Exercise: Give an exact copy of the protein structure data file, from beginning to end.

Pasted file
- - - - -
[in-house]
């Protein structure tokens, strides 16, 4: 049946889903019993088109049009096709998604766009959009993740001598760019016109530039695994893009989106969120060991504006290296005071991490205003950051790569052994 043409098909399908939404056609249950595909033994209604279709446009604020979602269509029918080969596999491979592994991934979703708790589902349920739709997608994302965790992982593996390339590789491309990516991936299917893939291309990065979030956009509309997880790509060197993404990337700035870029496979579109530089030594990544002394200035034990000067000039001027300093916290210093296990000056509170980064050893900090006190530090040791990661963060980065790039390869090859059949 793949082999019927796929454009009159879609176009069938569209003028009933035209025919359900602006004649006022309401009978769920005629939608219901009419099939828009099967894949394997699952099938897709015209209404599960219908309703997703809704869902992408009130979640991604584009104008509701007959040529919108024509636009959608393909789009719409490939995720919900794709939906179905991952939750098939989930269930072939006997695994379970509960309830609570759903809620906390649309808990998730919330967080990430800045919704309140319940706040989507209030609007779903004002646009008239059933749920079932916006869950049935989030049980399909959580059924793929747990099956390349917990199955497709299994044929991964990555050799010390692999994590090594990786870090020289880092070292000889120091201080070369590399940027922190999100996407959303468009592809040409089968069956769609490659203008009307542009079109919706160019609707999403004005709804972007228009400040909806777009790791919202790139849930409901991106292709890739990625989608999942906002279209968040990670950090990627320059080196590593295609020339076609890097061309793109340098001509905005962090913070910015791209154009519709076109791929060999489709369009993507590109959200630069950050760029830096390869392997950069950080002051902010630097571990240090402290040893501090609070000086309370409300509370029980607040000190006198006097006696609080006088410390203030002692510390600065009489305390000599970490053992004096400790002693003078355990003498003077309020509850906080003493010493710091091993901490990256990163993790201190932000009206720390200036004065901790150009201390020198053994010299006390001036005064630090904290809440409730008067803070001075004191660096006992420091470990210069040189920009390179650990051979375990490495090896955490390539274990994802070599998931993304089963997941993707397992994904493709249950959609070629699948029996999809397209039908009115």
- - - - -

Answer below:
[in-house]
């Protein structure tokens, strides 16, 4: 049946889903019993088109049009096709998604766009959009993740001598760019016109530039695994893009989106969120060991504006290296005071991490205003950051790569052994 043409098909399908939404056609249950595909033994209604279709446009604020979602269509029918080969596999491979592994991934979703708790589902349920739709997608994302965790992982593996390339590789491309990516991936299917893939291309990065979030956009509309997880790509060197993404990337700035870029496979579109530089030594990544002394200035034990000067000039001027300093916290210093296990000056509170980064050893900090006190530090040791990661963060980065790039390869090859059949 793949082999019927796929454009009159879609176009069938569209003028009933035209025919359900602006004649006022309401009978769920005629939608219901009419099939828009099967894949394997699952099938897709015209209404599960219908309703997703809704869902992408009130979640991604584009104008509701007959040529919108024509636009959608393909789009719409490939995720919900794709939906179905991952939750098939989930269930072939006997695994379970509960309830609570759903809620906390649309808990998730919330967080990430800045919704309140319940706040989507209030609007779903004002646009008239059933749920079932916006869950049935989030049980399909959580059924793929747990099956390349917990199955497709299994044929991964990555050799010390692999994590090594990786870090020289880092070292000889120091201080070369590399940027922190999100996407959303468009592809040409089968069956769609490659203008009307542009079109919706160019609707999403004005709804972007228009400040909806777009790791919202790139849930409901991106292709890739990625989608999942906002279209968040990670950090990627320059080196590593295609020339076609890097061309793109340098001509905005962090913070910015791209154009519709076109791929060999489709369009993507590109959200630069950050760029830096390869392997950069950080002051902010630097571990240090402290040893501090609070000086309370409300509370029980607040000190006198006097006696609080006088410390203030002692510390600065009489305390000599970490053992004096400790002693003078355990003498003077309020509850906080003493010493710091091993901490990256990163993790201190932000009206720390200036004065901790150009201390020198053994010299006390001036005064630090904290809440409730008067803070001075004191660096006992420091470990210069040189920009390179650990051979375990490495090896955490390539274990994802070599998931993304089963997941993707397992994904493709249950959609070629699948029996999809397209039908009115």